There’s a saying in German, “good things take time”. As for me, I purchased my Basil Katharina shoulder bag months ago, just after I’d looked at it in Amsterdam.* I’d been coveting it for a while, but there was one thing I wasn’t sure about: I carry a bike basket on BB that’s firmly attached and I wasn’t sure whether I would be able to attach a bike bag as well. So I wanted to take a look at it first to see whether I could actually attach it to the bike basket itself rather than to the rear rack. The good news is: this is perfectly possible, and so I went for it.
I’ve since been using the bag almost every day for commuting to work. This was one of the reasons I started coveting it in the first place: the Katharina is elegant enough to be taken into the office and camouflages as a canvas handbag. It’s not overly formal, but formal enough, making it perfect for my purposes. To up the “smart” factor, I purchased it in black. There’s also a very cute version with flowers on it, and then there’s also the Basil Elements bag, which – as far as I can tell – is pretty much the same bag, but comes in a bluish-grey shade and brown. You can check them all out here.
The bag comes with a mounting system of two plastic hooks that attach to your rear rack and a velcro strip for added security. If you’re attaching it to a tightly mashed bike basket like me, you won’t be able to use the velcro strap, but I’m happy to report that it still stays snugly in place. I would only be concerned about the velcro strap if you live somewhere where the bag might be snatched from your rear rack while you stop. The mounting system can be hidden behind a flap that zips up, which is very handy when you’re using the bag as an actual handbag, as shown in the picture below.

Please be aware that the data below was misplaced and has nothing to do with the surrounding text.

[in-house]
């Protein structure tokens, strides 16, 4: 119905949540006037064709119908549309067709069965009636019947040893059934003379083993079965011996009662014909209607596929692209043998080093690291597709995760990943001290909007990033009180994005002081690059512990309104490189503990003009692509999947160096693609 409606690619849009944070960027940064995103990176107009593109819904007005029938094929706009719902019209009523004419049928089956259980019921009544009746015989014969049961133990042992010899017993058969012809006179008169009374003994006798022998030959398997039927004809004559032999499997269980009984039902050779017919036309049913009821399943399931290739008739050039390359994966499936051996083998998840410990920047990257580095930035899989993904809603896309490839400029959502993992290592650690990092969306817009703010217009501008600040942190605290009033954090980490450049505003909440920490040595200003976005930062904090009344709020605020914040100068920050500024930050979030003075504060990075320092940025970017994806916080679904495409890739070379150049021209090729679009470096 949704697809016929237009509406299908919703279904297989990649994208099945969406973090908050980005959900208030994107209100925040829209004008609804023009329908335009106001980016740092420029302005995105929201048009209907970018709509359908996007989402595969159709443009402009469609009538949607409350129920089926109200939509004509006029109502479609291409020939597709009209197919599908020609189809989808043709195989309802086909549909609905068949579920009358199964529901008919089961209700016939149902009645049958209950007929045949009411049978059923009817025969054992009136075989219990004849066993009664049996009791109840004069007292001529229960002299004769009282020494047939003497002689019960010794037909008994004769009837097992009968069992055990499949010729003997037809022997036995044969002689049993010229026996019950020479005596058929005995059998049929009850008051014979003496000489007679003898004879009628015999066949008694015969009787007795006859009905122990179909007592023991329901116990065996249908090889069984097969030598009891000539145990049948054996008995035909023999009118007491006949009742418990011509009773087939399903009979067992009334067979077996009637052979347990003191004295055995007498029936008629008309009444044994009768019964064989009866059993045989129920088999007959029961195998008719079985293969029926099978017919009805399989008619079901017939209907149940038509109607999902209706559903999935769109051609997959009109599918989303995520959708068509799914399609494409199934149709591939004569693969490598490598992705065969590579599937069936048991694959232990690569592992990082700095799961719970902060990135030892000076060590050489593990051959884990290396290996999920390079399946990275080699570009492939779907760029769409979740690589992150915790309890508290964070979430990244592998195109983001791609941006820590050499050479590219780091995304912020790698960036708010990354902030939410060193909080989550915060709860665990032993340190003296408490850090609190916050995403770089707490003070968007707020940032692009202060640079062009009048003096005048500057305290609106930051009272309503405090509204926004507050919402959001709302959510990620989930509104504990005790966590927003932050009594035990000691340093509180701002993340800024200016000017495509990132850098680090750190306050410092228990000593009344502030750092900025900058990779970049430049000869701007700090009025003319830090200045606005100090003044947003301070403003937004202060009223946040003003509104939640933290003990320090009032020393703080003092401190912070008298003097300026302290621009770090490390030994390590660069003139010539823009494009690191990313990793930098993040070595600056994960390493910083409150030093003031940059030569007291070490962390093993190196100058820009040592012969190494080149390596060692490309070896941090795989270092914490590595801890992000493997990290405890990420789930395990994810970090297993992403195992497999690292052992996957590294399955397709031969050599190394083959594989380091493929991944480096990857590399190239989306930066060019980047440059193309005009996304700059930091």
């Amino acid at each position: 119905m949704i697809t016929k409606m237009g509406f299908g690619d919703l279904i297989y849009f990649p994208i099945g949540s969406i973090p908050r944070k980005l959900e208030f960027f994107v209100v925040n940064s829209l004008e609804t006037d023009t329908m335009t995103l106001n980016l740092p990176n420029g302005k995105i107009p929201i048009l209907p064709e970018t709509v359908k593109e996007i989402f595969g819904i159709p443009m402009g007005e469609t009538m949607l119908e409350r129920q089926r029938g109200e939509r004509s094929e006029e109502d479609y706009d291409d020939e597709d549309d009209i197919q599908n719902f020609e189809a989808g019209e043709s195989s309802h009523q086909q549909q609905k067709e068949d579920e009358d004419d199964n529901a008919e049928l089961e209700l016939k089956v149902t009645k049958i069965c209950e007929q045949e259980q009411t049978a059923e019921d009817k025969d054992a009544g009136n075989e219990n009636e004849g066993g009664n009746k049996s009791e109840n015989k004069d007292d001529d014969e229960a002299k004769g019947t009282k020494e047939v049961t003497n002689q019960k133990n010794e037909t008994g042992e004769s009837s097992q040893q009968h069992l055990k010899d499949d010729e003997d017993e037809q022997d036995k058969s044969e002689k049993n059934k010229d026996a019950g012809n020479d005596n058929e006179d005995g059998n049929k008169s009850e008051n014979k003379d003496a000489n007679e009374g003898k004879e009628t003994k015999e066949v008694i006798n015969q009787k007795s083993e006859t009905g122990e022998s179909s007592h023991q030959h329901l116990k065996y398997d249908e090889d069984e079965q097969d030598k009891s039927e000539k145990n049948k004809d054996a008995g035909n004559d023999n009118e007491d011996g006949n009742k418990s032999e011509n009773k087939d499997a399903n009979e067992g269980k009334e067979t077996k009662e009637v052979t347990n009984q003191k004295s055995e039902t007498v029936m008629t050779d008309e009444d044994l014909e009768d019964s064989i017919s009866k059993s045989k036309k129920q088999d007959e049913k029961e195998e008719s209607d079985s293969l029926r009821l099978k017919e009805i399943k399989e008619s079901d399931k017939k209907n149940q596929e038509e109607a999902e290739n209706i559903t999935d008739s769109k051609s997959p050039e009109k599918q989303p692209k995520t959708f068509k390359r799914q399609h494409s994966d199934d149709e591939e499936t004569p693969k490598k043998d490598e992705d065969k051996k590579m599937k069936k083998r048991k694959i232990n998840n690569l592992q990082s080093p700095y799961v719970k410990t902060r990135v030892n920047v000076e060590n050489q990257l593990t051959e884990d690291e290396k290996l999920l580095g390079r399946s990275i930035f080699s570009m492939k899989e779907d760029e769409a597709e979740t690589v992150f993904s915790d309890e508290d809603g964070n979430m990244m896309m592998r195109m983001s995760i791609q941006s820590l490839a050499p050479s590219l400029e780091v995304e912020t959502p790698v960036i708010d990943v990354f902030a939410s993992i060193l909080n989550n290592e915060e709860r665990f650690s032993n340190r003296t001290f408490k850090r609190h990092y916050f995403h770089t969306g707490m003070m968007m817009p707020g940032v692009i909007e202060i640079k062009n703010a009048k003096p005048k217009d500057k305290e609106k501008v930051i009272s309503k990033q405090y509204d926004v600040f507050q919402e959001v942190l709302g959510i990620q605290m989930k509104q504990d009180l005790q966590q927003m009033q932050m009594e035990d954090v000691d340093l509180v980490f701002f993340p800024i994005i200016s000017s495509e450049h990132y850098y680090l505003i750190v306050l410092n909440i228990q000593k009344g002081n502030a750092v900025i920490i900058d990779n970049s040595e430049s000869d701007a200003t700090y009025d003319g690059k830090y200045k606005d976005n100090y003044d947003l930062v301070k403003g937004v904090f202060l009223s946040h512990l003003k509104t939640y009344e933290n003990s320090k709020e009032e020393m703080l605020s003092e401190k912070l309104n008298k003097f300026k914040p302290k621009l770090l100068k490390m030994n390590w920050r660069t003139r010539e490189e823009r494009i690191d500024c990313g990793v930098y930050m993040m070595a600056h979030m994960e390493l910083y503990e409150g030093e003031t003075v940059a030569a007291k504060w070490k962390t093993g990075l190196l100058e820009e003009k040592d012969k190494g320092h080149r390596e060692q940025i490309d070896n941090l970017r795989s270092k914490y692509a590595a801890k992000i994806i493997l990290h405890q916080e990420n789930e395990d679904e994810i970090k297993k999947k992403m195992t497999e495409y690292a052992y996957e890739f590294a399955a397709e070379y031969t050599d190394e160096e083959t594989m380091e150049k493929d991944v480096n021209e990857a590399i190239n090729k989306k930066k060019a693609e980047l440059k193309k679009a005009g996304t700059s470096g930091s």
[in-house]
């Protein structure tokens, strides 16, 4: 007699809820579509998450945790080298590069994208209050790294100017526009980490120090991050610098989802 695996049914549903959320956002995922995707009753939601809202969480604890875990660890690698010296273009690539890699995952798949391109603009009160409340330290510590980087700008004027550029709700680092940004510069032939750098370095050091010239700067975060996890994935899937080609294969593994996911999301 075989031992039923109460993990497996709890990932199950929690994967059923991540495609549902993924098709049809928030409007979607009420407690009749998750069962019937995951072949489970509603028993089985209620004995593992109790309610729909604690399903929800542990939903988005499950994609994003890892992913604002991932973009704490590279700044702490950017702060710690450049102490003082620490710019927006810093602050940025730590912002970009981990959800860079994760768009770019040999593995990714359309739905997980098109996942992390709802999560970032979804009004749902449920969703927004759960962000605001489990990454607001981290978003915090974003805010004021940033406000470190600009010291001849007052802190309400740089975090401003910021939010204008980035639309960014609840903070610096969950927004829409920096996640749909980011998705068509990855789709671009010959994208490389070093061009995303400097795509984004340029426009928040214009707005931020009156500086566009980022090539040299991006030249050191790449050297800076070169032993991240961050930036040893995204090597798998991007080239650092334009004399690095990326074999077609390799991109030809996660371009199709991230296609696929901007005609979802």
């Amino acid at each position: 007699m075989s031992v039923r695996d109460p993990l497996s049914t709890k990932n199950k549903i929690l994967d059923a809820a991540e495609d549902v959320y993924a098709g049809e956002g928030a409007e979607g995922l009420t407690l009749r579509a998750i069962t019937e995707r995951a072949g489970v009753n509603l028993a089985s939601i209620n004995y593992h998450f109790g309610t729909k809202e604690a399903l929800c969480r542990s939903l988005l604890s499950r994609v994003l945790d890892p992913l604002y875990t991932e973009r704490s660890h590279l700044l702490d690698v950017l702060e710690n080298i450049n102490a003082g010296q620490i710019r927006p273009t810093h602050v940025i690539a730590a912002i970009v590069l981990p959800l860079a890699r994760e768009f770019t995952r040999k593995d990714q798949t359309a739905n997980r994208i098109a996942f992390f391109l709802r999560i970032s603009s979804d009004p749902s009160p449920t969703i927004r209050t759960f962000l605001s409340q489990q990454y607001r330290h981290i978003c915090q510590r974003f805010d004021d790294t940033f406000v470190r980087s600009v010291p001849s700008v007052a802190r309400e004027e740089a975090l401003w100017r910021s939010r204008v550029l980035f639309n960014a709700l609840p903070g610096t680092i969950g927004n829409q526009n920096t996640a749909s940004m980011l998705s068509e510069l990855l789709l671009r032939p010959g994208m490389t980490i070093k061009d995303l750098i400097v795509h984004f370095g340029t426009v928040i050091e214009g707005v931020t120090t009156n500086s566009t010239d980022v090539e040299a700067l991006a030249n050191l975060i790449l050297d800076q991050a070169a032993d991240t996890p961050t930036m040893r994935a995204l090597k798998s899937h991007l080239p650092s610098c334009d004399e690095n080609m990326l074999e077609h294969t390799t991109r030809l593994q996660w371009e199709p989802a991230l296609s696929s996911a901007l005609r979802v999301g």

The Basil Katharina has one large pocket and two side pockets, which are equipped with reflecting print to increase visibility. That’s one of the things I really like about the bag, because the reflecting print doesn’t look flashy like reflectors often do. In fact, when I first saw it I wasn’t convinced it would actually reflect – it does though. The main part of the bag closes with a zip and a press stud, the side pockets close with press studs. There are two quips I have with the bag. The more important one is the size of the main pocket: if only it were a bit bigger. It’s just about too small to comfortably fit an A4 sized folder or note pad. You can fit it in, but you have to bend it a little or put it in diagonally if it’s rigid. I’ve never tried this, but I imagine it would also be a bit annoying trying to transport a 13-inch or similar sized laptop. My second and quite minor issue is with the press studs. If the bag is full – even if you’re not transporting heavy items – the one on the main pocket opens easily due to the bag sagging a bit. This isn’t too bad though, because the zip still stays closed. The buttons on the side pockets, on the other hand, are a bit difficult to close.
The Katharina is made from recycled canvas, which though not waterproof, is water repellent. I tested this involuntarily during a huge thunderstorm this summer and on a few other occasions and even though I got soaked, thankfully my stuff stayed dry. The shoulder straps, the bottom of the bag, and the rims of the side pockets are faux leather. If you look carefully at the full picture above, you’ll notice the canvas material has frayed a bit around the edges where the shoulder straps are attached.
Overall, I’m very happy with the Katharina. It’s not as sturdy as other panniers such as e.g. Ortlieb or similar ones and probably also other Basil models, but at under 40 Euros, it’s also a lot cheaper and much more elegant. For this price, you get a very good quality deal indeed. I’m more than happy to recommend it to other bike commuters who need a bike bag that will work as an everyday office bag as well.
*I bought this bag with my own money and haven’t received anything from Basil for this review.